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The flaw in JVM makes it possible for a hacker to view user information as it passes through a proxy server. Businesses often set up proxy servers to act as gateways for their employees' Internet traffic.
Microsoft said a hacker could lure users to a Web site where he or she had planted a malicious Java applet. When a user unwittingly loaded the applet, the hacker would be able to see information about that user.
"It is almost like the applet sits and listens to the traffic that is going by," said Christopher Budd, security programme manager with Microsoft's security response centre. "It is possible for this to scoop up information."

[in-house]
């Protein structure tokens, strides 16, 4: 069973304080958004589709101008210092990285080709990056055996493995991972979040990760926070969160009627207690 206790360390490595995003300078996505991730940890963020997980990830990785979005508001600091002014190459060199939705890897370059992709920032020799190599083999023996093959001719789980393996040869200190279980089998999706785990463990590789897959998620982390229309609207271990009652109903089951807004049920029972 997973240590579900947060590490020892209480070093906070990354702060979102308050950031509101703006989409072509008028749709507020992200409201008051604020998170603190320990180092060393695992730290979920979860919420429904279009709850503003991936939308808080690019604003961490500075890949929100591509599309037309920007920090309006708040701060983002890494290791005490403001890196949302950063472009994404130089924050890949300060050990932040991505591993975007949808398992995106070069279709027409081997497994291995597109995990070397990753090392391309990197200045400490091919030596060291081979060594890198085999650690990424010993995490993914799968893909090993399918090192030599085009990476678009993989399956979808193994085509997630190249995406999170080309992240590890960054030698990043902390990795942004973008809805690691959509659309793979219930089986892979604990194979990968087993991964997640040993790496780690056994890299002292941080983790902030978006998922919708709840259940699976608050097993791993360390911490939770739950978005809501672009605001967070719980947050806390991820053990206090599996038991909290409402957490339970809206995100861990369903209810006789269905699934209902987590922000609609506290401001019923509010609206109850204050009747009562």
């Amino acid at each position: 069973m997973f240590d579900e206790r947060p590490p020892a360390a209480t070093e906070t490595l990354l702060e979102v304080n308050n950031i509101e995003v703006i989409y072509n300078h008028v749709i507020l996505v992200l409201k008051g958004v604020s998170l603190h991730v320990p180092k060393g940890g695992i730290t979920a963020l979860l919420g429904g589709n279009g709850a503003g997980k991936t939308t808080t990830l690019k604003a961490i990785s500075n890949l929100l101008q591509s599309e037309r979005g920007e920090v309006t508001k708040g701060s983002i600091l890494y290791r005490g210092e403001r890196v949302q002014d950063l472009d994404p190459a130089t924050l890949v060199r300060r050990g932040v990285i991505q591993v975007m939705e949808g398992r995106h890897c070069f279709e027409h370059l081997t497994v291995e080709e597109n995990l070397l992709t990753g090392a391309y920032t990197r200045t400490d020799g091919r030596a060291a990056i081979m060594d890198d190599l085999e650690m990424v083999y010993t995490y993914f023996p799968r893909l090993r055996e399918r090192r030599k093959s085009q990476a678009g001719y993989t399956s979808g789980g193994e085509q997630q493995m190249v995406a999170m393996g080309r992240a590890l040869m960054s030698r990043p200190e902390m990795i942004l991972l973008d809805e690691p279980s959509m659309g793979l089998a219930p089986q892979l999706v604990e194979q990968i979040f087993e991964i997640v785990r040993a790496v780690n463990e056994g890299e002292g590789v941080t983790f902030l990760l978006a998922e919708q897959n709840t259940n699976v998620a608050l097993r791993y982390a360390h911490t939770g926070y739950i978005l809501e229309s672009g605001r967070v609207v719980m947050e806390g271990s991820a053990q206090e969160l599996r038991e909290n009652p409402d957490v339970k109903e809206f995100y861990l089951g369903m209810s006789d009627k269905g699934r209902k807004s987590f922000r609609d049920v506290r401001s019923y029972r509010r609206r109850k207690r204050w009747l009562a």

Until the user closes the browser, the hacker can record the Web sites visited by the user and even information entered at a Web page. However, the common secure socket layer (SSL) security technology employed by many Web sites would prevent encrypted information from being exposed, according to Budd.
Microsoft is one of several suppliers that make a JVM. The company bundled its JVM with Windows 98, Windows ME and Windows 2000, and with Internet Explorer up to version 5.5.
Following a legal dispute with Java creator Sun Microsystems, Microsoft chose not to include a JVM with Windows XP. However computer makers such as Dell and Compaq preload Java on their new machines.
The flaw could be present in JVMs from other companies besides Microsoft, and other companies may release updates to their JVMs in the coming days, according to Budd.